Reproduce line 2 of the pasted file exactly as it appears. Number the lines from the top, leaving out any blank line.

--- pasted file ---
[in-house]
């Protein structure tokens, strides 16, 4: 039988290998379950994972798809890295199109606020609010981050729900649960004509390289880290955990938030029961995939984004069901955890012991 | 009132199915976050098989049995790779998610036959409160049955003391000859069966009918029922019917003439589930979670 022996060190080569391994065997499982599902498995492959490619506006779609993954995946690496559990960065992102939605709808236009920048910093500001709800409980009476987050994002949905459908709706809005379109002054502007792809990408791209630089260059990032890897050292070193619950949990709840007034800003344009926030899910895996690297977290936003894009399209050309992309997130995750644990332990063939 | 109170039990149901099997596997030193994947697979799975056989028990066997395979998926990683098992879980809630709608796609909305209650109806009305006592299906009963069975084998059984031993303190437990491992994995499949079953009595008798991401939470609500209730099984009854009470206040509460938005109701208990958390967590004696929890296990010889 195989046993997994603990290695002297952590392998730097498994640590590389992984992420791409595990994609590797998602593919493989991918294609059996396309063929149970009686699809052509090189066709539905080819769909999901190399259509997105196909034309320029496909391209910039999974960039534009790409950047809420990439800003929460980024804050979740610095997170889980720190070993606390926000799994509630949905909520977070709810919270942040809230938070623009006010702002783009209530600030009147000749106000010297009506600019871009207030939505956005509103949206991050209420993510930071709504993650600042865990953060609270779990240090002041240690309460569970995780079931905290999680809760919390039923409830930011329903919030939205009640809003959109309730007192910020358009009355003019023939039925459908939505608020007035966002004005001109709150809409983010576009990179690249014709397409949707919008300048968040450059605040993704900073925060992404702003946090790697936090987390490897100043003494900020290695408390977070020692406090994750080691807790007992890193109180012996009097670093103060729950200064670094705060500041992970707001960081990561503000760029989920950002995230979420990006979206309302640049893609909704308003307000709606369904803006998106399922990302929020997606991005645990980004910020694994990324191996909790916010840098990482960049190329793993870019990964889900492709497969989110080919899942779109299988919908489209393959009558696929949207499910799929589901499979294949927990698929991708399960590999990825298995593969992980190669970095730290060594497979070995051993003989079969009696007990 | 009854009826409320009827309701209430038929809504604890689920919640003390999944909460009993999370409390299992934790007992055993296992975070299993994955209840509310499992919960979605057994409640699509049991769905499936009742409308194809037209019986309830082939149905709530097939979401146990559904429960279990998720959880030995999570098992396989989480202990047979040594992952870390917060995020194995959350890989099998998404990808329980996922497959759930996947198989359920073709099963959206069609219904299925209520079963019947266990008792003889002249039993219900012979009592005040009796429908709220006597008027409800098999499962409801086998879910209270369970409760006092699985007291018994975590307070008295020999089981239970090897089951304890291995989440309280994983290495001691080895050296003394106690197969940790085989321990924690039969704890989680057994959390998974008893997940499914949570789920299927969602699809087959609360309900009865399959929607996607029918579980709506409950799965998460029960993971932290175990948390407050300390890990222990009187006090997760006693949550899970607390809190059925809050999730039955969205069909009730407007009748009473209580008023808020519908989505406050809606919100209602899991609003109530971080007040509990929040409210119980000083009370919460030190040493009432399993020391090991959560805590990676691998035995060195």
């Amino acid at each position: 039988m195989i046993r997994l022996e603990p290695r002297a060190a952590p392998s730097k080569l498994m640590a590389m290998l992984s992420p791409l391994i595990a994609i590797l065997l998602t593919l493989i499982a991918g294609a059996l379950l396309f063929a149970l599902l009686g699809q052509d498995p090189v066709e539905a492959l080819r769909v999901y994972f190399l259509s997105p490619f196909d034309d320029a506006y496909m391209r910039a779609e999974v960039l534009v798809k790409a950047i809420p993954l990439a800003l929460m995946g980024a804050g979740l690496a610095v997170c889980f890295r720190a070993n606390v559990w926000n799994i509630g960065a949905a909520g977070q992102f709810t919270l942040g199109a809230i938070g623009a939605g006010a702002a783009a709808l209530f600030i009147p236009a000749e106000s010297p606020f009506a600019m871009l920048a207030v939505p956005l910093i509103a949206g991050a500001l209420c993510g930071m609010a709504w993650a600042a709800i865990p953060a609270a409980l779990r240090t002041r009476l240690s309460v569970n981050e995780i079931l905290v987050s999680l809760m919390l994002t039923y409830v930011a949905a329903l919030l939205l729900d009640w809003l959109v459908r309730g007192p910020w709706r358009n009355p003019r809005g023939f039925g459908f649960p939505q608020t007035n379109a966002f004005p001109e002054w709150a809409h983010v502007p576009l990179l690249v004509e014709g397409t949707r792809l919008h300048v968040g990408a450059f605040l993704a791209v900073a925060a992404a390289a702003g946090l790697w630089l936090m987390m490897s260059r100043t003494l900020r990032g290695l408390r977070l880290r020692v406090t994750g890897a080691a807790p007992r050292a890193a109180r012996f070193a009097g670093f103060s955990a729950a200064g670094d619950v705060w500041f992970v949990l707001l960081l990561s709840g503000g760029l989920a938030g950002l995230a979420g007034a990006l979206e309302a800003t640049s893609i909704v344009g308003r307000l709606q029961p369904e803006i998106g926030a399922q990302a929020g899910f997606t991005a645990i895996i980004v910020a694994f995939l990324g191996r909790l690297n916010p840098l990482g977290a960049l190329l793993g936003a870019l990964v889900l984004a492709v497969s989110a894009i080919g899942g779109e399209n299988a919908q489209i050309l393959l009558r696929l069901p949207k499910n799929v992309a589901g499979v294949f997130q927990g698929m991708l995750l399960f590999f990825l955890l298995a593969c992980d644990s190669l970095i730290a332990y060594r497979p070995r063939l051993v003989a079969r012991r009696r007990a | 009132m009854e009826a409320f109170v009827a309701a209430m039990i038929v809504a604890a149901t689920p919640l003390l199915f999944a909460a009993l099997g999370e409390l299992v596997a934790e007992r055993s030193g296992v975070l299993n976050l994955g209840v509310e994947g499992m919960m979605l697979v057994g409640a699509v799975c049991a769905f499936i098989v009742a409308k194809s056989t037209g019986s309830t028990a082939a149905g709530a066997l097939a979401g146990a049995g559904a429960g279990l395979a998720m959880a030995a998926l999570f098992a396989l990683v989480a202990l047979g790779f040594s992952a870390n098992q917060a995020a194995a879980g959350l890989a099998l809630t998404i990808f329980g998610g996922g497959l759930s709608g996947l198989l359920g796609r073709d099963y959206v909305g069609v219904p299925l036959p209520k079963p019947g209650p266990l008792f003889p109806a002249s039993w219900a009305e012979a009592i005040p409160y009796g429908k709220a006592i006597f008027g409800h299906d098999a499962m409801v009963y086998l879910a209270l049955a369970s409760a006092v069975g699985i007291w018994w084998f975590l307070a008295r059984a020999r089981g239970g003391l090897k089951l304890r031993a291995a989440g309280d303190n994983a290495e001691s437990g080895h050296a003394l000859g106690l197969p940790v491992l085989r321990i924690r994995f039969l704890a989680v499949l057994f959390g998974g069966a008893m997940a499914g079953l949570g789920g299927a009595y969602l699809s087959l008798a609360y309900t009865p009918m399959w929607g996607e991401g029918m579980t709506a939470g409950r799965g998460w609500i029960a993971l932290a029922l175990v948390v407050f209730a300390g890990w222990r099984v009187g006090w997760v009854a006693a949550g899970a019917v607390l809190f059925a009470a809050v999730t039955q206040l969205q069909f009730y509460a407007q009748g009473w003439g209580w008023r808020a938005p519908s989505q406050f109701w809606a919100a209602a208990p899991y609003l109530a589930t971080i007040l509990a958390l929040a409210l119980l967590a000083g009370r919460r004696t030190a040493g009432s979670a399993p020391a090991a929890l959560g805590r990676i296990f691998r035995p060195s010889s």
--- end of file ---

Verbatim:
């Protein structure tokens, strides 16, 4: 039988290998379950994972798809890295199109606020609010981050729900649960004509390289880290955990938030029961995939984004069901955890012991 | 009132199915976050098989049995790779998610036959409160049955003391000859069966009918029922019917003439589930979670 022996060190080569391994065997499982599902498995492959490619506006779609993954995946690496559990960065992102939605709808236009920048910093500001709800409980009476987050994002949905459908709706809005379109002054502007792809990408791209630089260059990032890897050292070193619950949990709840007034800003344009926030899910895996690297977290936003894009399209050309992309997130995750644990332990063939 | 109170039990149901099997596997030193994947697979799975056989028990066997395979998926990683098992879980809630709608796609909305209650109806009305006592299906009963069975084998059984031993303190437990491992994995499949079953009595008798991401939470609500209730099984009854009470206040509460938005109701208990958390967590004696929890296990010889 195989046993997994603990290695002297952590392998730097498994640590590389992984992420791409595990994609590797998602593919493989991918294609059996396309063929149970009686699809052509090189066709539905080819769909999901190399259509997105196909034309320029496909391209910039999974960039534009790409950047809420990439800003929460980024804050979740610095997170889980720190070993606390926000799994509630949905909520977070709810919270942040809230938070623009006010702002783009209530600030009147000749106000010297009506600019871009207030939505956005509103949206991050209420993510930071709504993650600042865990953060609270779990240090002041240690309460569970995780079931905290999680809760919390039923409830930011329903919030939205009640809003959109309730007192910020358009009355003019023939039925459908939505608020007035966002004005001109709150809409983010576009990179690249014709397409949707919008300048968040450059605040993704900073925060992404702003946090790697936090987390490897100043003494900020290695408390977070020692406090994750080691807790007992890193109180012996009097670093103060729950200064670094705060500041992970707001960081990561503000760029989920950002995230979420990006979206309302640049893609909704308003307000709606369904803006998106399922990302929020997606991005645990980004910020694994990324191996909790916010840098990482960049190329793993870019990964889900492709497969989110080919899942779109299988919908489209393959009558696929949207499910799929589901499979294949927990698929991708399960590999990825298995593969992980190669970095730290060594497979070995051993003989079969009696007990 | 009854009826409320009827309701209430038929809504604890689920919640003390999944909460009993999370409390299992934790007992055993296992975070299993994955209840509310499992919960979605057994409640699509049991769905499936009742409308194809037209019986309830082939149905709530097939979401146990559904429960279990998720959880030995999570098992396989989480202990047979040594992952870390917060995020194995959350890989099998998404990808329980996922497959759930996947198989359920073709099963959206069609219904299925209520079963019947266990008792003889002249039993219900012979009592005040009796429908709220006597008027409800098999499962409801086998879910209270369970409760006092699985007291018994975590307070008295020999089981239970090897089951304890291995989440309280994983290495001691080895050296003394106690197969940790085989321990924690039969704890989680057994959390998974008893997940499914949570789920299927969602699809087959609360309900009865399959929607996607029918579980709506409950799965998460029960993971932290175990948390407050300390890990222990009187006090997760006693949550899970607390809190059925809050999730039955969205069909009730407007009748009473209580008023808020519908989505406050809606919100209602899991609003109530971080007040509990929040409210119980000083009370919460030190040493009432399993020391090991959560805590990676691998035995060195």